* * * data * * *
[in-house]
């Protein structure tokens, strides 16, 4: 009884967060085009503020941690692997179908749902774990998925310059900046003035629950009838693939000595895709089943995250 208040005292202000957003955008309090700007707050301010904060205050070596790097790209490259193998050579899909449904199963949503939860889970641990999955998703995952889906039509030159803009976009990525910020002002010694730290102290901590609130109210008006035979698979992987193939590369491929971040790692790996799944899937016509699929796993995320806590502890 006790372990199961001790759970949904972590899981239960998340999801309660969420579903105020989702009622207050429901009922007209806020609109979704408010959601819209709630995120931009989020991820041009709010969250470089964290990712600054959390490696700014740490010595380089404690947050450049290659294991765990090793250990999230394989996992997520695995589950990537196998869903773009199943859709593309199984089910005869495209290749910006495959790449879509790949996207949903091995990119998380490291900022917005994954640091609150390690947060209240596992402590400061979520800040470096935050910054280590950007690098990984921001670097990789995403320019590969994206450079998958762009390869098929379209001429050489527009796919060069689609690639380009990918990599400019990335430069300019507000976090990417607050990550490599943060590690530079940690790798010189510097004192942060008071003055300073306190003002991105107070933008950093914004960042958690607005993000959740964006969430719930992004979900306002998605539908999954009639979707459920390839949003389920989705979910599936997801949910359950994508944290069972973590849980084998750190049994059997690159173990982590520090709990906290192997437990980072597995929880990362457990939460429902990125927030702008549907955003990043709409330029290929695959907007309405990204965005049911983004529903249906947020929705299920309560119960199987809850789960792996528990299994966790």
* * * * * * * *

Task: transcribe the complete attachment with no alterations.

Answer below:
[in-house]
């Protein structure tokens, strides 16, 4: 009884967060085009503020941690692997179908749902774990998925310059900046003035629950009838693939000595895709089943995250 208040005292202000957003955008309090700007707050301010904060205050070596790097790209490259193998050579899909449904199963949503939860889970641990999955998703995952889906039509030159803009976009990525910020002002010694730290102290901590609130109210008006035979698979992987193939590369491929971040790692790996799944899937016509699929796993995320806590502890 006790372990199961001790759970949904972590899981239960998340999801309660969420579903105020989702009622207050429901009922007209806020609109979704408010959601819209709630995120931009989020991820041009709010969250470089964290990712600054959390490696700014740490010595380089404690947050450049290659294991765990090793250990999230394989996992997520695995589950990537196998869903773009199943859709593309199984089910005869495209290749910006495959790449879509790949996207949903091995990119998380490291900022917005994954640091609150390690947060209240596992402590400061979520800040470096935050910054280590950007690098990984921001670097990789995403320019590969994206450079998958762009390869098929379209001429050489527009796919060069689609690639380009990918990599400019990335430069300019507000976090990417607050990550490599943060590690530079940690790798010189510097004192942060008071003055300073306190003002991105107070933008950093914004960042958690607005993000959740964006969430719930992004979900306002998605539908999954009639979707459920390839949003389920989705979910599936997801949910359950994508944290069972973590849980084998750190049994059997690159173990982590520090709990906290192997437990980072597995929880990362457990939460429902990125927030702008549907955003990043709409330029290929695959907007309405990204965005049911983004529903249906947020929705299920309560119960199987809850789960792996528990299994966790």